Force And Temporal Control In Continuous And Synchronization Unimanual Finger Tapping

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Du, Yue
Clark, Jane E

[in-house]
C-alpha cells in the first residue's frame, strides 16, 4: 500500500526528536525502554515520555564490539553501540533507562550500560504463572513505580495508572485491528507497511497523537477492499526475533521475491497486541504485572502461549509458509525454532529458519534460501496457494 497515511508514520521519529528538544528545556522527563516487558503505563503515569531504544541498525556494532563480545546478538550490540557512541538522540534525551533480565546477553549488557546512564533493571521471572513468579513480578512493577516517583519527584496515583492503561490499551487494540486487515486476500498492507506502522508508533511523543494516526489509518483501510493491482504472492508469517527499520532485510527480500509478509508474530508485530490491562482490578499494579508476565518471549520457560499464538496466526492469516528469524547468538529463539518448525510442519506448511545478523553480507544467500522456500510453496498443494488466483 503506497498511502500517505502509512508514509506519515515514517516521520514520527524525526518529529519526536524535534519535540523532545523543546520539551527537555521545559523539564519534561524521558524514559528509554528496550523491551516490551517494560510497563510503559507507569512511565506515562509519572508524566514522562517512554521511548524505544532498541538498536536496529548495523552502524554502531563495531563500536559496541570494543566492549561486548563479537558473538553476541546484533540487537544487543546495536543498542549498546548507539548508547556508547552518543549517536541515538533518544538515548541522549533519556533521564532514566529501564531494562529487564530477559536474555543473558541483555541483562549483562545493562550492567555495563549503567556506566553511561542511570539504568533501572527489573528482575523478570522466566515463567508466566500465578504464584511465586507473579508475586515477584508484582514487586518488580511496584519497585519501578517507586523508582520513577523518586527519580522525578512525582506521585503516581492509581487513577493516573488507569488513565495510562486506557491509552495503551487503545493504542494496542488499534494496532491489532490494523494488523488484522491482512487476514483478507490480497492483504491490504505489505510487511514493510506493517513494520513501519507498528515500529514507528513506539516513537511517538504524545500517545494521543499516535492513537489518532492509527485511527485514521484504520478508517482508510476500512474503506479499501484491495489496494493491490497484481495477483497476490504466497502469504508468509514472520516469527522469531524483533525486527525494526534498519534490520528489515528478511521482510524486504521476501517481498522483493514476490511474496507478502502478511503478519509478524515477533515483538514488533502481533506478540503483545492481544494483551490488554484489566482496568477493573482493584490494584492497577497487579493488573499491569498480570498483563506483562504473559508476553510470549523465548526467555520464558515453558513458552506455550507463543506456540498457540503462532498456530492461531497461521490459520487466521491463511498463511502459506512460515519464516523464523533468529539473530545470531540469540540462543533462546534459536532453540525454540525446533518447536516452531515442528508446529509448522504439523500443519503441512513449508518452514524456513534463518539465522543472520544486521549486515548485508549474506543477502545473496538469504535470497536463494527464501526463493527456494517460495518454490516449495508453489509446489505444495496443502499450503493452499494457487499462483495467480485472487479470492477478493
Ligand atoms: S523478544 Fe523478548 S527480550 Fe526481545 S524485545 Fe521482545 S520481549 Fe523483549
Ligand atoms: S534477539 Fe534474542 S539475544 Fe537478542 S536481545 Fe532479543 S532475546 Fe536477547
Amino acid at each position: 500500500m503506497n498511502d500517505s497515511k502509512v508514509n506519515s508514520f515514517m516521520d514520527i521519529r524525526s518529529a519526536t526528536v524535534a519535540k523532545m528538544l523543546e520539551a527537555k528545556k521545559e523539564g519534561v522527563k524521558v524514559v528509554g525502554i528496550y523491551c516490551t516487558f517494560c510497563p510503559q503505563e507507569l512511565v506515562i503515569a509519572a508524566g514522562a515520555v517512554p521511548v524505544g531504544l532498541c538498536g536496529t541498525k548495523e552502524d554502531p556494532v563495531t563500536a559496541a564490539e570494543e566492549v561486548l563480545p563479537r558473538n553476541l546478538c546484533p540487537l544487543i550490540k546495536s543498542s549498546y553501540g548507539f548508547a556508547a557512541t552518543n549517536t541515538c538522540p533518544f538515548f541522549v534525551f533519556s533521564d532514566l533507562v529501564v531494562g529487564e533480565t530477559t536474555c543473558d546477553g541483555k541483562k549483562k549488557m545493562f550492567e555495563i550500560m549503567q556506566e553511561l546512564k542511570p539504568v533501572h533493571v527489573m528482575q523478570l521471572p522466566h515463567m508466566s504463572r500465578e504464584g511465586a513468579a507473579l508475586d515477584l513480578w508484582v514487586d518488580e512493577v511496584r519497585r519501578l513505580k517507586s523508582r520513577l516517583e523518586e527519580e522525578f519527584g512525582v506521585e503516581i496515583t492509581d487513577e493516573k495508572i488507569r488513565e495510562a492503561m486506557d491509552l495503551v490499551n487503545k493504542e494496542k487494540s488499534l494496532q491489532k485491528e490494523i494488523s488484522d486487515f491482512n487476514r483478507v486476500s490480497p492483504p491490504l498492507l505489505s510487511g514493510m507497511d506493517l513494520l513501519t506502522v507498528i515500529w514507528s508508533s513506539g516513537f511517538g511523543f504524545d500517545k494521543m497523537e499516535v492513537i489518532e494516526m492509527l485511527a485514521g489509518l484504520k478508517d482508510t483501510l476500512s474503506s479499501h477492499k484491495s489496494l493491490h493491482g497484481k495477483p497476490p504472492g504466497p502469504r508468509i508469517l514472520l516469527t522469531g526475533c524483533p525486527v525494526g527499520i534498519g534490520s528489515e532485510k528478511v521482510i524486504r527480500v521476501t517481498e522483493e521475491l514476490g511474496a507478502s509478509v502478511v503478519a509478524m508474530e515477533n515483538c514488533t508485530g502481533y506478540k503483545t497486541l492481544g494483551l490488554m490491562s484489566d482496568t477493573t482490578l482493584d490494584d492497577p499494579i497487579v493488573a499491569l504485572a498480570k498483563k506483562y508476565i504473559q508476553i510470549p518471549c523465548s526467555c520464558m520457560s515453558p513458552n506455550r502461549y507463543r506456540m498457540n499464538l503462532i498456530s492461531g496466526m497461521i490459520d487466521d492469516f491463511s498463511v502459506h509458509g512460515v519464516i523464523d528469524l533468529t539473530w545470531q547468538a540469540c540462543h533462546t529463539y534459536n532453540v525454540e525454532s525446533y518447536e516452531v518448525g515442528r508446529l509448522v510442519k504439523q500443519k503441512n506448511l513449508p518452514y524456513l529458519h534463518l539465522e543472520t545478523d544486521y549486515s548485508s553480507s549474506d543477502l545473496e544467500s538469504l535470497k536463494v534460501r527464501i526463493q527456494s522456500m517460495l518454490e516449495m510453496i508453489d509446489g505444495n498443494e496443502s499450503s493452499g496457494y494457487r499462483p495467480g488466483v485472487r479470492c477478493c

Temporal control is essential to human movement both in the activities of daily living and the skilled actions of the athlete, dancer, or musician. Although the temporal control ability has been widely and well-studied for over a hundred years, little attention has been paid to the other movement parameters such as space and force that might influence temporal control. To probe the relationship between force and temporal control, 17 right-handed participants were required to perform a continuous (without metronome) and synchronization (with metronome) tapping task with temporal constraints (1500, 1000, or 500 ms tapping interval) and with no force constraint. The results reveal that the contact time for a tap (initial time when finger touches the surface) was less controlled than the time of the tap's peak force. In addition, in the synchronization task, tapping error at the time of peak force was closer to zero. The force production pattern as reflected in peak force, impulse, and the time to peak force varied across tapping modes and intervals. Taken together, these results suggest that force and temporal control are systematically related to each other in finger tapping and that different force production strategies may be used to optimize the temporal control.